[rspec-users] rspec-users Digest, Vol 34, Issue 3
Chuck van der Linden
cernenus at gmail.com
Wed Apr 1 14:33:12 EDT 2009
> Date: Wed, 1 Apr 2009 17:24:21 +0100
> From: aidy lewis <aidy.lewis at googlemail.com>
> Subject: Re: [rspec-users] RSpec makes me want to write better code
> To: rspec-users <rspec-users at rubyforge.org>
> <7ac2300c0904010924o65996d8co404aef578831bfc1 at mail.gmail.com>
> Content-Type: text/plain; charset=ISO-8859-1
> Hi David
> 2009/4/1 David Chelimsky <dchelimsky at gmail.com>:
> >...that if you're
> > proficient in Ruby and you're pairing with a reasonably skilled
> > developer in any C-based language like C Sharp, the language barrier
> > will be fairly small. There are some hoops, like meta-programming,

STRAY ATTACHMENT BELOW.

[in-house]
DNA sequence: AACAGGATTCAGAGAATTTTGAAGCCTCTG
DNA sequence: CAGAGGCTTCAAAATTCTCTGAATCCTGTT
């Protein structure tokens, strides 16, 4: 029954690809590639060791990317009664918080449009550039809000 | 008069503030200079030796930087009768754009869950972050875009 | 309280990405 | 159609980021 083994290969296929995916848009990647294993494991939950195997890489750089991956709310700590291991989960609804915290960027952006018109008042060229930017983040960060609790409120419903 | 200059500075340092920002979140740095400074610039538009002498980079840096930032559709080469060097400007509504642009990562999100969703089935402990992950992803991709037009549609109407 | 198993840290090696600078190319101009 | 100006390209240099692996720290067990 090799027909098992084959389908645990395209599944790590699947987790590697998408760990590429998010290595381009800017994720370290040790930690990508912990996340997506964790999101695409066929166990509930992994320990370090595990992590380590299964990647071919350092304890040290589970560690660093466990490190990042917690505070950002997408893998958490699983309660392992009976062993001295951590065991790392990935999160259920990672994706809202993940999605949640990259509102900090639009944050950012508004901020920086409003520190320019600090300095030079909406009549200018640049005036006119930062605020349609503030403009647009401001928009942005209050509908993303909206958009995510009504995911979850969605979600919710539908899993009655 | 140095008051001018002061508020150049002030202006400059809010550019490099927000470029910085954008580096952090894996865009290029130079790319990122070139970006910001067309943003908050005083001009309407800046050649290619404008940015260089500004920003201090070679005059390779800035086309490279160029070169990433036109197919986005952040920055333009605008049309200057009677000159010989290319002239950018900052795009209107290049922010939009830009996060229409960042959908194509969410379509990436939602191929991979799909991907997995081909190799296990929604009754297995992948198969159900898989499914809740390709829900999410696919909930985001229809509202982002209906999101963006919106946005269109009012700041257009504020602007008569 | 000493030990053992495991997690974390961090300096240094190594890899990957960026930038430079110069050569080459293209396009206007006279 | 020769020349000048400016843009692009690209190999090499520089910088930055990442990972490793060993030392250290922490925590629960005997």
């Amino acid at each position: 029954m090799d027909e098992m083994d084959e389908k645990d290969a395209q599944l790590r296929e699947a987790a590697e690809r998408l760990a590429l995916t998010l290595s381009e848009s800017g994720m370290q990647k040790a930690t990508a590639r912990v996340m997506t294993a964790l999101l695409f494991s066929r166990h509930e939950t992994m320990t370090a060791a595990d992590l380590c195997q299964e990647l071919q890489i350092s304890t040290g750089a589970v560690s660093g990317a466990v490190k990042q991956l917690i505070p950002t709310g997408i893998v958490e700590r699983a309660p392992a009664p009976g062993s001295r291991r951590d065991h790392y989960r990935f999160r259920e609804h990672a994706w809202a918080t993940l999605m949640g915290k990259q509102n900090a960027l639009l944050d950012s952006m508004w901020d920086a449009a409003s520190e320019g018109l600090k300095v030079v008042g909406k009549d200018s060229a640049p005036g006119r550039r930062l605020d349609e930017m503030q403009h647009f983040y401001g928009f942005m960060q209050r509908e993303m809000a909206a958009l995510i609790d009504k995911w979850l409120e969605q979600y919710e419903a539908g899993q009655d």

> > blocks and iterators, but not too many beyond that. I don't mean that
> > to be flippant. Even if the dev has zero experience with these
> > concepts, he really doesn't need to understand them in order to
> > progress if you're pairing.
> When you go to Harversters they ask 'have you been here before?'.
> Maybe not, but I can eat with a knife and fork.
> However, - I will put myself on a limb - some programmers have been
> conditioned by MS on the practices and uses of tools. No intellisense,
> no visual debugger, no static assignment or compilation, a command
> line!*@? Many are just not happy with it.
Aidy, if they need the security blanket of the MS tools and Visual Studio
IDE you could always suggest the Ruby in Steel product from the
SapphireSteel people. it's not free, but compared to the price of VSTS
it's dirt cheap.
I've been playing with it (because I'm QA in a .net shop) and so far I'm
pretty happy with it. it's got all the stuff to make those devs comfortable
(debugger, intellisense) even if you most likely don't really need those
things most of the time for working with stuff like Ruby and Watir. (it's
also got a little IRB console window, which is handy)
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